You may be wondering, does Fluffy really need all those shots? What would happen if she didn't get them?
The first step is to educate yourself. You could read Stop the Shots, by John Clifton, and Vaccines Explained, by Laurie Coger, DVM. These are very short straightforward books that help make sense of this issue. For a deeper investigation of the vaccine dilemma, read Catherine O'Driscoll's books What Vets Don't Tell You About Vaccines and Shock to the System.
Lately I have heard claims on TV and radio programs that people who are anti-vaccine are "unscientific," whatever that means. Actually, once you understand how vaccines work, the damage they do, and how the immune system works, there is nothing more unscientific than the annual or triannual vaccine.
The vaccines for the major contagious diseases of dogs and cats (rabies, distemper, parvo, and panleukopenia) typically provoke lifelong immunity when they are given to young animals undergoing the initial puppy and kitten series of shots, finishing up at 12-16 weeks of age. There is no medical need to ever revaccinate. Repeating the vaccines, in fact, merely damages our pets' health.
Why then does the vaccine "expire"? Because that is when the vaccine manufacturer wants you to buy another one. It would cause great financial pain to the vaccine industry if every pet owner decided to never booster another vaccine.
How can you tell if your pet is immune to these serious diseases? You can have a blood sample sent in for an antibody level, or titer. Titer tests bear interpretation, however. A low titer is not necessarily a reason to vaccinate. Distemper is not a common disease currently, and the virus does not survive for long outside the infected dog. Most of our dogs have never encountered distemper virus except in a vaccine. Lack of exposure could lead to a low titer.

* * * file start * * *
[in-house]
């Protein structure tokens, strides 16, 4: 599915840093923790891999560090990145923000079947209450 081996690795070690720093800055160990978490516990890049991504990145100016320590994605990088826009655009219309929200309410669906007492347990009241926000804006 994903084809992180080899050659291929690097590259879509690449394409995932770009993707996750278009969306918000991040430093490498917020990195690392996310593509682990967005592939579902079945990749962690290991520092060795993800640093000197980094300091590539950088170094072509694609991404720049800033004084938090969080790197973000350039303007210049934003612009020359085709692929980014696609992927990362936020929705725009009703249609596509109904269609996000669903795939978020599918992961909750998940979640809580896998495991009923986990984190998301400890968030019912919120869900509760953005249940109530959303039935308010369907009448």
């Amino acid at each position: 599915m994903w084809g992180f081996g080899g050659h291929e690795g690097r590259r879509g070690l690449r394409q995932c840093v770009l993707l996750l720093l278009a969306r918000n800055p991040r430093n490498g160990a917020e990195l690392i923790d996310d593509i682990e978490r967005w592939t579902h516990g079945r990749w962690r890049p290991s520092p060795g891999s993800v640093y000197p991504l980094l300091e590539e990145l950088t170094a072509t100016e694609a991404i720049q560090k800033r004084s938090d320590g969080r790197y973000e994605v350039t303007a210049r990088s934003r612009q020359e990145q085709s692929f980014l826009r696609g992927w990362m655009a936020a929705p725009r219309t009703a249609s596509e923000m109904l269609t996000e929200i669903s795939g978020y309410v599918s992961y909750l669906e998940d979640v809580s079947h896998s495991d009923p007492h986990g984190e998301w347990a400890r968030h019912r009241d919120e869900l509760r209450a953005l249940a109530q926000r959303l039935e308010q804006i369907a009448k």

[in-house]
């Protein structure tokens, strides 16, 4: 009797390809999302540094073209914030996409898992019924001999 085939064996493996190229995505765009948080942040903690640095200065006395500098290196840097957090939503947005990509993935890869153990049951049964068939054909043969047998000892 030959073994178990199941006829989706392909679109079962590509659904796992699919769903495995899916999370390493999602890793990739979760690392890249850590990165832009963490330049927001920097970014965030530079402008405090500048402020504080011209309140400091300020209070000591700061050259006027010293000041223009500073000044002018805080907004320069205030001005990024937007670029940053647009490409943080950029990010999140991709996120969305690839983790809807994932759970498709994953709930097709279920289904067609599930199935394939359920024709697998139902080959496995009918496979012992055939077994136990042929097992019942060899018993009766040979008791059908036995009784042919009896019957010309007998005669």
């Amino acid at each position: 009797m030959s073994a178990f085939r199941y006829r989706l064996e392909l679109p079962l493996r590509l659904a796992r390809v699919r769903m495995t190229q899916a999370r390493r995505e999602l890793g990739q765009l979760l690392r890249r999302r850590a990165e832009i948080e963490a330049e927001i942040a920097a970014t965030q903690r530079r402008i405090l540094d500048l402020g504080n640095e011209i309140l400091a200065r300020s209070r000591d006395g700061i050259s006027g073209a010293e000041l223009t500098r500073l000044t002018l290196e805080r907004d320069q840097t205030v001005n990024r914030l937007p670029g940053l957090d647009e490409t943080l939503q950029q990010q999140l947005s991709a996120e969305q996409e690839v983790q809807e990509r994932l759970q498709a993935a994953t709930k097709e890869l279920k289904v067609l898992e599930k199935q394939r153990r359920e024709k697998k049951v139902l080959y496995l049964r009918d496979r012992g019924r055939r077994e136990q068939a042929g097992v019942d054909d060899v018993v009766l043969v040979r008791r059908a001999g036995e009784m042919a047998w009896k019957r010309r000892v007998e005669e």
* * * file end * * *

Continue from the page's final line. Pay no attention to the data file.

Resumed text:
This is not a bad thing. I have been vaccinated against polio three times in my life. Do I currently have a measurable antibody titer to polio? I hope not! Why would my body waste valuable energy and resources creating antibodies to a disease I will likely never encounter? And if I did come across polio, I would be able to produce antibodies in a fraction of a second. There is a whole part of the immune system that is devoted to remembering specific pathogens.
What about the bacterial diseases, like Lyme, Lepto, and kennel cough (Bordetella)? Bacteria are more complex than viruses, and are consequently more challenging to vaccinate against. Antibodies are only part of the immune system, and the body often must involve other resources to eliminate these organisms. It is very common for dogs vaccinated against Lyme disease or kennel cough to get the disease in spite of vaccination, because these vaccines are largely ineffective. Vaccinating against Leptospirosis does not prevent your dog from getting the disease, but does prevent the dog from shedding Leptospirosis in its urine.
Do you need to take your pet to the vet if you're not going to vaccinate? There is tremendous value in a complete and thorough physical exam preformed by a holistic veterinarian. You will receive information about improving your pet's health, diet, and lifestyle.
There is nothing better than having an animal age gracefully, without chronic disease, medications, and interventions. My experience has shown me that this is possible and achievable, regardless of the age or health of your pet when you start doing things differently. Sure, some pets are so ill that they will not experience complete resolution of their symptoms, but there is nothing more encouraging than making positive changes in the life of someone you love.